I’m going to introduce a radical concept: all trials are trials.

Call out!  Ask for help.  Reach out.  Ask for prayer. Get godly advice. Don’t be ashamed.

Sure there’s some validity to saying, “Wow, I’m a stupid, babyish ninny.  Get a grip and move on with life, and don’t let these little things bother you.” But I really don’t think that’s always helpful or productive, and few human beings are in that kind of place. And God totally gets that.  You don’t hear him calling us “stupid, babyish ninnies.”  God only gives us the trials He knows we can survive and also come out the other end (1 Corinthians 10:13). So for some, those may seem “smaller” but there’s no belittling comparison scale in the kingdom of God.

And His GRACE is sufficient for ALL of them.

If you or I are really struggling in a little Martha trial (“My sister drives me NUTS, Lord.  Make her clean house and play host with me!”) chances are, that’s where my spiritual idols are.  And the feeling of being used as a slave by one’s lazy sister, whether the right perspective or not, has the same capacity of driving us away from the Lord as the massive shooting of one’s whole family does for someone else.

DON’T let that make you feel small, pathetic, or worthless.  All things that make us believe that God is making a mistake (Martha: “Jesus, why are you letting her SIT there?  Jesus, do something differently!”), all of those things that make us doubt that God is good, drive us from Him.  And, before you know it, your “mediocre list” has become a gigantic battleground for the devil.  It’s a fight for your very soul.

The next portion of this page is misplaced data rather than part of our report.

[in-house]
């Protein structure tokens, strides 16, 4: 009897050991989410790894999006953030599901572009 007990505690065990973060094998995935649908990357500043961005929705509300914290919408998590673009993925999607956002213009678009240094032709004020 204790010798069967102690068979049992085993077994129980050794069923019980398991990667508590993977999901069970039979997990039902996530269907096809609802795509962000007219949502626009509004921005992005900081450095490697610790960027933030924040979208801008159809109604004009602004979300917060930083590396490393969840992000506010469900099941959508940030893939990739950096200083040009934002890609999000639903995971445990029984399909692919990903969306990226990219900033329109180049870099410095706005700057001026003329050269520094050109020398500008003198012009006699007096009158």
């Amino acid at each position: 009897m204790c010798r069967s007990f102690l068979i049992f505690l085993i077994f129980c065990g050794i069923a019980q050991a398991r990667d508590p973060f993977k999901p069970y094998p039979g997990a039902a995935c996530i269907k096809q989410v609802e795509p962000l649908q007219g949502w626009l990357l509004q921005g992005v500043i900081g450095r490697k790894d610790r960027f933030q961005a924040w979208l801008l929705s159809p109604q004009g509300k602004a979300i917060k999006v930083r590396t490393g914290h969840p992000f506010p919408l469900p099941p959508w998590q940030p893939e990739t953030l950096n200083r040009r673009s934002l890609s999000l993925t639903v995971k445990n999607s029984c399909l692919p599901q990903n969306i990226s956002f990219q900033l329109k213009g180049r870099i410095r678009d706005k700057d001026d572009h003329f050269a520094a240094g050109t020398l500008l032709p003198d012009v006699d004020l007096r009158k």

Can I highly, highly, highly recommend One Thousand Gifts, which I’m re-reading for the51vwntxh1sl-_sx347_bo1204203200_ 2nd or 3rd time? Ann Voskamp is a very, very average homeschool mom and housewife.  She had her one “big tragedy” in young childhood when she was hardly old enough to even get it. But, besides that, her trials have been run of the mill.  Compared to anyone else maybe.  However, Ann saw that bitterness, ingratitude, and a coldness to God were sneaking in right under her nose while she washed dishes and did laundry and made dinner for the millionth time day after day. And, in beautiful, poetic words, she explores the beauty of all of life – everything God gives – the great and the impossible. And how her entire life’s perspective changed.